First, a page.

Background: Frostbite injury occurs when exposure to cold results in frozen tissue. We recently reported a novel mouse model for frostbite injury to be used in screening potentially therapeutic drugs and other modalities.
Objective: We used the mouse skin frostbite model to evaluate the effect of poly-l-arginine contained in lotion (PAL) applied topically to involved skin.
Methods: Sixty mice were studied in a randomized, double-blind method. Standardized 2.9-cm-diameter circles were tattooed on the mouse dorsum. Magnets snap frozen in dry ice (-78.5°C) were used to create a frostbite injury on skin within the circle as a continuous 5-minute freeze. Mice were treated with prefreeze placebo, postthaw placebo, combined prefreeze and postthaw placebo, prefreeze with PAL, postthaw with PAL, or combined prefreeze and postthaw with PAL. Appearance, healing rate, tissue loss, and histology were recorded until the wounds were healed.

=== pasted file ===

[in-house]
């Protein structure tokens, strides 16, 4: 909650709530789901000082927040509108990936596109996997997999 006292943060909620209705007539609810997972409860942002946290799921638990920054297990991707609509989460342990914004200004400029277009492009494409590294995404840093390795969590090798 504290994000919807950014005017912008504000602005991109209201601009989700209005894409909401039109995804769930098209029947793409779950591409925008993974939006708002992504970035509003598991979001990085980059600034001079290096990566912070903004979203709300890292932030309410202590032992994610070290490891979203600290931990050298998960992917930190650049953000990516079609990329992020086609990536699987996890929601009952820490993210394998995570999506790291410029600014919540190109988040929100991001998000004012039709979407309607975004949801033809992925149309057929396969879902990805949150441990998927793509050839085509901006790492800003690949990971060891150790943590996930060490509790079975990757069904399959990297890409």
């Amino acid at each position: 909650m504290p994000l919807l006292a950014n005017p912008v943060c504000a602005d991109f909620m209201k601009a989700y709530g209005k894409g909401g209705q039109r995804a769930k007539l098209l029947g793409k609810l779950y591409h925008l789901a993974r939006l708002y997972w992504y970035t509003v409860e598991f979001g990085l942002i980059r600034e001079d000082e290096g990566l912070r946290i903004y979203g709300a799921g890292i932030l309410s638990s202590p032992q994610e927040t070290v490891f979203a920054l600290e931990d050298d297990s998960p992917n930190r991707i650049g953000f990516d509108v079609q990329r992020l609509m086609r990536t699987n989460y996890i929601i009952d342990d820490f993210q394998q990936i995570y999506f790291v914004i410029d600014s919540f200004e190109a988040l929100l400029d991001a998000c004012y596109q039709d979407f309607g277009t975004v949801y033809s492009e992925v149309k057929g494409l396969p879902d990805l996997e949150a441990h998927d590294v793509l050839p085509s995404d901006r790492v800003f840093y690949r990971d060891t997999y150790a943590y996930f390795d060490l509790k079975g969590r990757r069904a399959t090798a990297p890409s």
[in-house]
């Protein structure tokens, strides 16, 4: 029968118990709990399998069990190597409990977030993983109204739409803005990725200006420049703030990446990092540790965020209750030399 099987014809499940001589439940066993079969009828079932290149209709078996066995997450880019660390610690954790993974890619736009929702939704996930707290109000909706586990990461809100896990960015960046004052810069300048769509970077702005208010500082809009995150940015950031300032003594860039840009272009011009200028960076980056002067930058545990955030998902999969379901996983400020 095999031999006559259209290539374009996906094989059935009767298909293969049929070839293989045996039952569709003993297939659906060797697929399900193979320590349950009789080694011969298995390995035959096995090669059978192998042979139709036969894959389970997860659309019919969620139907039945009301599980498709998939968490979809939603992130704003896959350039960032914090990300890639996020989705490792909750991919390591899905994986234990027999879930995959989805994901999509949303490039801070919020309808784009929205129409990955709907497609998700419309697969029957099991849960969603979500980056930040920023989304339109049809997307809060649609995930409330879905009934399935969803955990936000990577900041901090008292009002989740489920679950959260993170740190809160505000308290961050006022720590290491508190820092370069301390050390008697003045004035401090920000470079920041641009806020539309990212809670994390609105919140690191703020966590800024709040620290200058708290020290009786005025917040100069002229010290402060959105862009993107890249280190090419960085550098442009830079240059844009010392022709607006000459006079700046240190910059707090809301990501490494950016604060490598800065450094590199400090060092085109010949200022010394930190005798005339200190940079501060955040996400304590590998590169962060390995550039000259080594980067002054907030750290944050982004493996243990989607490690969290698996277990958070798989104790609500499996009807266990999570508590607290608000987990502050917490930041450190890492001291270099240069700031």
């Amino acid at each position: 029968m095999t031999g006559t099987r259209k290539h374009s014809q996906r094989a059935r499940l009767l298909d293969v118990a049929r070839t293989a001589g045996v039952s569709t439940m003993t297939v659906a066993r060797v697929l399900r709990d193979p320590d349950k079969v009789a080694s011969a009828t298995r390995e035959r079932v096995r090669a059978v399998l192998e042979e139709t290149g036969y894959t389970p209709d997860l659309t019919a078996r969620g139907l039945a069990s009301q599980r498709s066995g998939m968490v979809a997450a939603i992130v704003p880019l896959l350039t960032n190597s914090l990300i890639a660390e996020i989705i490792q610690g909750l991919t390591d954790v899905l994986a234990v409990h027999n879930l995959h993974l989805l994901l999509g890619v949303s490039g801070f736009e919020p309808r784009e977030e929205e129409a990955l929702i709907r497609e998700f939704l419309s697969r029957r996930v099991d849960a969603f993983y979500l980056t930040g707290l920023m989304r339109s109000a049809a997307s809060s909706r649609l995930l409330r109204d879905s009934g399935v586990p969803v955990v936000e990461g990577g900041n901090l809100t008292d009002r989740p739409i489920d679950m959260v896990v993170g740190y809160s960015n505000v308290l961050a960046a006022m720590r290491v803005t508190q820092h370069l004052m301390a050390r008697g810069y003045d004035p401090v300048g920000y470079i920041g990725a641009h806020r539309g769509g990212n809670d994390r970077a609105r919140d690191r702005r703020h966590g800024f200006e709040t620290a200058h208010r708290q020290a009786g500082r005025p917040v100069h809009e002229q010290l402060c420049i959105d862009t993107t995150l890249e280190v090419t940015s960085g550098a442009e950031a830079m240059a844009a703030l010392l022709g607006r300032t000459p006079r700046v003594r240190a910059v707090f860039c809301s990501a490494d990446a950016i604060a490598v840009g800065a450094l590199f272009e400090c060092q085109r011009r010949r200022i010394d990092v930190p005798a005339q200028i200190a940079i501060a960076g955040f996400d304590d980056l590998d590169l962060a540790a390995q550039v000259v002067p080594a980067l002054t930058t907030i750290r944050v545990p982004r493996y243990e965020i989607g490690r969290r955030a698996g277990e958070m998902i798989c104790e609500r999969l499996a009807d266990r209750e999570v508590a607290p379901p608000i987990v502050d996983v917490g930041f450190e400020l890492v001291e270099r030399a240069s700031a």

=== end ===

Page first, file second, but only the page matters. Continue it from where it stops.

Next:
Results: Application of PAL before inducing frostbite injury resulted in decreased tissue loss as compared with other treatment conditions.
Conclusions: Applying PAL topically to frostbitten mouse skin caused decreased tissue loss. Poly-l-arginine should be studied further to determine whether it is a beneficial therapeutic modality for frostbite injury.
Keywords: cold injury; frostbite; mouse model; poly-l-arginine; wound healing.
Copyright © 2014 Wilderness Medical Society. Published by Elsevier Inc. All rights reserved.